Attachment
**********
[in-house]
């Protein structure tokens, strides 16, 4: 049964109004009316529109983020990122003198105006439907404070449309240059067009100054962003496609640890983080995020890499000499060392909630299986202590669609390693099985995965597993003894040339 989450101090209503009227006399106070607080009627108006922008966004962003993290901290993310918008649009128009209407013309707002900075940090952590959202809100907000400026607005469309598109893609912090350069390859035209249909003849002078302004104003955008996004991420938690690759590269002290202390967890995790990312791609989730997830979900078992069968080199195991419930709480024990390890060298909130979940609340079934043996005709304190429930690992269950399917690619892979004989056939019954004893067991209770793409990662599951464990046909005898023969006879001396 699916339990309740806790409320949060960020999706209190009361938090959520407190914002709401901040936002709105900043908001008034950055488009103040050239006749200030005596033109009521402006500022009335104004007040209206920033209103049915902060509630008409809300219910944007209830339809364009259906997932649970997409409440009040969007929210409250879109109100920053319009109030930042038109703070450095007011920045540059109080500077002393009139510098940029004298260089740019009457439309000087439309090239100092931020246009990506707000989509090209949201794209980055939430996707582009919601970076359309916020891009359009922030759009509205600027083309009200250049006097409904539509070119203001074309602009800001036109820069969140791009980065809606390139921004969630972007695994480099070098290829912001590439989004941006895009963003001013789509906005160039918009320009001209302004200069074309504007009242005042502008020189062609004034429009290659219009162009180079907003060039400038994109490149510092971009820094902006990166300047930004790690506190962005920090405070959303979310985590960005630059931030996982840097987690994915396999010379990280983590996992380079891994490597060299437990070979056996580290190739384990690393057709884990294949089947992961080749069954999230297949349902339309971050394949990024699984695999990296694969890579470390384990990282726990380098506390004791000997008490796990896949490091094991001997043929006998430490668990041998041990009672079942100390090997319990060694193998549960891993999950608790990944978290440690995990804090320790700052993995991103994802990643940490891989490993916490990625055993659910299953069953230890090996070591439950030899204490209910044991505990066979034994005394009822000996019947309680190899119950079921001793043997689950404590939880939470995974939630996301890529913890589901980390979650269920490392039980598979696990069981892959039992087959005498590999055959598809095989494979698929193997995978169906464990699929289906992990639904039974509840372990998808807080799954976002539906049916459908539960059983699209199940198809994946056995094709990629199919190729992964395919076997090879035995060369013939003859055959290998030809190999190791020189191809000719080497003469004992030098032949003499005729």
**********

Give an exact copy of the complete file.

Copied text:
[in-house]
């Protein structure tokens, strides 16, 4: 049964109004009316529109983020990122003198105006439907404070449309240059067009100054962003496609640890983080995020890499000499060392909630299986202590669609390693099985995965597993003894040339 989450101090209503009227006399106070607080009627108006922008966004962003993290901290993310918008649009128009209407013309707002900075940090952590959202809100907000400026607005469309598109893609912090350069390859035209249909003849002078302004104003955008996004991420938690690759590269002290202390967890995790990312791609989730997830979900078992069968080199195991419930709480024990390890060298909130979940609340079934043996005709304190429930690992269950399917690619892979004989056939019954004893067991209770793409990662599951464990046909005898023969006879001396 699916339990309740806790409320949060960020999706209190009361938090959520407190914002709401901040936002709105900043908001008034950055488009103040050239006749200030005596033109009521402006500022009335104004007040209206920033209103049915902060509630008409809300219910944007209830339809364009259906997932649970997409409440009040969007929210409250879109109100920053319009109030930042038109703070450095007011920045540059109080500077002393009139510098940029004298260089740019009457439309000087439309090239100092931020246009990506707000989509090209949201794209980055939430996707582009919601970076359309916020891009359009922030759009509205600027083309009200250049006097409904539509070119203001074309602009800001036109820069969140791009980065809606390139921004969630972007695994480099070098290829912001590439989004941006895009963003001013789509906005160039918009320009001209302004200069074309504007009242005042502008020189062609004034429009290659219009162009180079907003060039400038994109490149510092971009820094902006990166300047930004790690506190962005920090405070959303979310985590960005630059931030996982840097987690994915396999010379990280983590996992380079891994490597060299437990070979056996580290190739384990690393057709884990294949089947992961080749069954999230297949349902339309971050394949990024699984695999990296694969890579470390384990990282726990380098506390004791000997008490796990896949490091094991001997043929006998430490668990041998041990009672079942100390090997319990060694193998549960891993999950608790990944978290440690995990804090320790700052993995991103994802990643940490891989490993916490990625055993659910299953069953230890090996070591439950030899204490209910044991505990066979034994005394009822000996019947309680190899119950079921001793043997689950404590939880939470995974939630996301890529913890589901980390979650269920490392039980598979696990069981892959039992087959005498590999055959598809095989494979698929193997995978169906464990699929289906992990639904039974509840372990998808807080799954976002539906049916459908539960059983699209199940198809994946056995094709990629199919190729992964395919076997090879035995060369013939003859055959290998030809190999190791020189191809000719080497003469004992030098032949003499005729």